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Wednesday, July 13, 2016

Sustainability and Poverty, guest blogger Roger Kuhns

Sustainability and Quality of Life:
Moving to Eliminate Poverty

By Roger Kuhns

What is poverty? What comes to mind? Thousands upon thousands of images, sounds, smells, and experiences. And what is driving the poverty of people in the most developed countries to those that struggle for even basic needs and services? It is an imbalance. This imbalance is caused by many things, but we can understand it best – I think – in terms of the pursuit of sustainability.

Sustainability is about people. It is about people because our families and our communities are ever striving for a good life.

Sustainability. Certainly an over used word. But, still, a meaningful word.

Sustainability, as it applies to us, is the finding of balance between humans and nature so that we balance what we use with what nature can provide.

Sustainability does not mean unchanging. It means that we as a people can adapt to change and thrive for the long-term by providing for our needs through responsible, renewable, and repurposable practices: sustainable practices.

Sustainability is our measuring of what we do and what we use towards a good quality of life, and how it impacts the sphere of our ENVIRONMENT, enriches the sphere of our COMMUNITY, and brings equitability to our sphere of the ECONOMY. We do this while working towards a zero net impact to the Earth. We look at this as individuals and families, in our communities and businesses, and within our government.

Sustainability is our quest.

Consider the sphere of the planet as the sphere of the Environment. Held within this sphere of the Environment is the sphere of the Community. Within the sphere of the Community is the sphere of the Economy. Like a nested puzzle, all parts are dependent on the others, and the parts together make the whole, but none individually can truly stand-alone. The Environment, the Community, and the Economy – the three spheres of Sustainability are fundamental, equal, and in the human context one cannot survive nor thrive without the other.

When the balance within and between these spheres is out of balance, then poverty and inequities thrive. This might seem like a philosophical perspective, but it hones in on human behaviors very rapidly, and becomes a practical guide of actively pursuing enriching all three spheres of sustainability through our individual actions on a daily basis.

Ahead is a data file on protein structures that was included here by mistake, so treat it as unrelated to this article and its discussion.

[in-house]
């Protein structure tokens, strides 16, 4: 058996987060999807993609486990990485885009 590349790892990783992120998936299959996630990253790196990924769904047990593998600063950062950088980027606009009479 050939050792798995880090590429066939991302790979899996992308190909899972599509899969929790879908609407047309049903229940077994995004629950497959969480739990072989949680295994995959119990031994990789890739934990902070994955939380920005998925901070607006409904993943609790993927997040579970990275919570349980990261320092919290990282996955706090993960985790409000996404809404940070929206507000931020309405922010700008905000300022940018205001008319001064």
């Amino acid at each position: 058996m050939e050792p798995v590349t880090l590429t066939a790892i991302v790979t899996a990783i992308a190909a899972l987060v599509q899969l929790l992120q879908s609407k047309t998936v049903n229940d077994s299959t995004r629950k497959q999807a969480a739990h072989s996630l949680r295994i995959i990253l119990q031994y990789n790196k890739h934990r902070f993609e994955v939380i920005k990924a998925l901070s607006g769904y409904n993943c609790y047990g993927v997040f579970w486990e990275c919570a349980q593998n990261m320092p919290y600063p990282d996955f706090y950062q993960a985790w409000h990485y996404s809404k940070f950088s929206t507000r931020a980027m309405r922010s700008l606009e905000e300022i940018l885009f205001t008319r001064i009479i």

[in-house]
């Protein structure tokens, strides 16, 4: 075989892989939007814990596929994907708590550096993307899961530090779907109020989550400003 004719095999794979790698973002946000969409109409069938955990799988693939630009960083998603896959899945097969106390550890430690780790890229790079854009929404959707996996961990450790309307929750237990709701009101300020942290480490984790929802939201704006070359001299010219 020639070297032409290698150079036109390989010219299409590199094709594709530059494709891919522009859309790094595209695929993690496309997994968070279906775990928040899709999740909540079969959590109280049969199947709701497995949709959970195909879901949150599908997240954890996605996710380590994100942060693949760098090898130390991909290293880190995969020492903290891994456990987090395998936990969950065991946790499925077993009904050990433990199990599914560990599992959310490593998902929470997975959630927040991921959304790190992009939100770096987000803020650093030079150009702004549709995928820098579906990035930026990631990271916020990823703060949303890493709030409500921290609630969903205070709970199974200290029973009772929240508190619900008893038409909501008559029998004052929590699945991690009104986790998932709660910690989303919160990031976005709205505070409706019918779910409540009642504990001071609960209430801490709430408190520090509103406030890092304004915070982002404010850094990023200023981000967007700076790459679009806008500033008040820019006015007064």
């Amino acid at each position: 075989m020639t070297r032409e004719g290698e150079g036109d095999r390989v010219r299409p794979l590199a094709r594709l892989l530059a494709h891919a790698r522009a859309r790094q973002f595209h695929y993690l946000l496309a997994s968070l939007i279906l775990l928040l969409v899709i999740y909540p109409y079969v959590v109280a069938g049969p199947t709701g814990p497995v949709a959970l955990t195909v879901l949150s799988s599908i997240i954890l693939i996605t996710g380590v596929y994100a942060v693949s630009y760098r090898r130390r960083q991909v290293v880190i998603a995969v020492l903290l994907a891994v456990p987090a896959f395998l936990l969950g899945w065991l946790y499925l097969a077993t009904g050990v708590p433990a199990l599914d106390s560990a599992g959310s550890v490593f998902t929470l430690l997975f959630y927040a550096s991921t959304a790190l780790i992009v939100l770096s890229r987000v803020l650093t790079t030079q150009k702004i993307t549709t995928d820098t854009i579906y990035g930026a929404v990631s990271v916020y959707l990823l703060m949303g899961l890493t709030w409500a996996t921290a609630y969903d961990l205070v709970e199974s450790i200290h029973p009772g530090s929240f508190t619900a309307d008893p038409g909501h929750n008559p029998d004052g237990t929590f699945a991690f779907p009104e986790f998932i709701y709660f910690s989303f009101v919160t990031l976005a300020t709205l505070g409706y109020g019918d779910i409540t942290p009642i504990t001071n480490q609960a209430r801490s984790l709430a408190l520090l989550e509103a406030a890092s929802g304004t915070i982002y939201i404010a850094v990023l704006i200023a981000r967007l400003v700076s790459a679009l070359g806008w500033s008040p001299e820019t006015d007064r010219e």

This perspective helps me because within each of these three spheres are all the aspects of human civilization. Now think of that – that is a lot of things; both tangible and intangible, as well as renewable and finite.

But by understanding our behaviors, consumption practices, tendencies and beliefs we can develop an estimation of how well we are behaving ethically, conserving resources, distribution of goods and services and wealth, while providing and using services for ourselves, and those people in our communities. We can assess our human impact to the Earth’s natural systems. Poverty arises when these are out of balance, and when unintended consequences such as climate change alter the landscape such that a population can not grow their own food or access fresh clean water, and when such impacts drive migrations, territorial conquests and war. In this scene we can recognize what we must do to modify our behaviors so that future generations have a good quality of life.

In the sphere of the Environment, therefore, we find ecology, energy, food, greenhouse gases, water, natural resources, and recreation.

We know there is still a wide spectrum of human rights and poverty issues to resolve and improve. We know we have much work to do on justice for all. And we know that there is room for improvement in how we embrace culture, historical aspects of our communities, and balance social differences and beliefs. There is still a strong need to better understand how our government can help improve the lives of all of us.

In the sphere of the Community, therefore, we find education, equity and justice, health, quality of life, municipal improvement, cultural, historical and social components, and transportation.

We know that the increasing separation of the classes through wealth is damaging the ability of many people to achieve a good quality of life. We know that many buildings are too big and energy inefficient. We know that jobs and job training is an on-going issue, as is surety in retirement.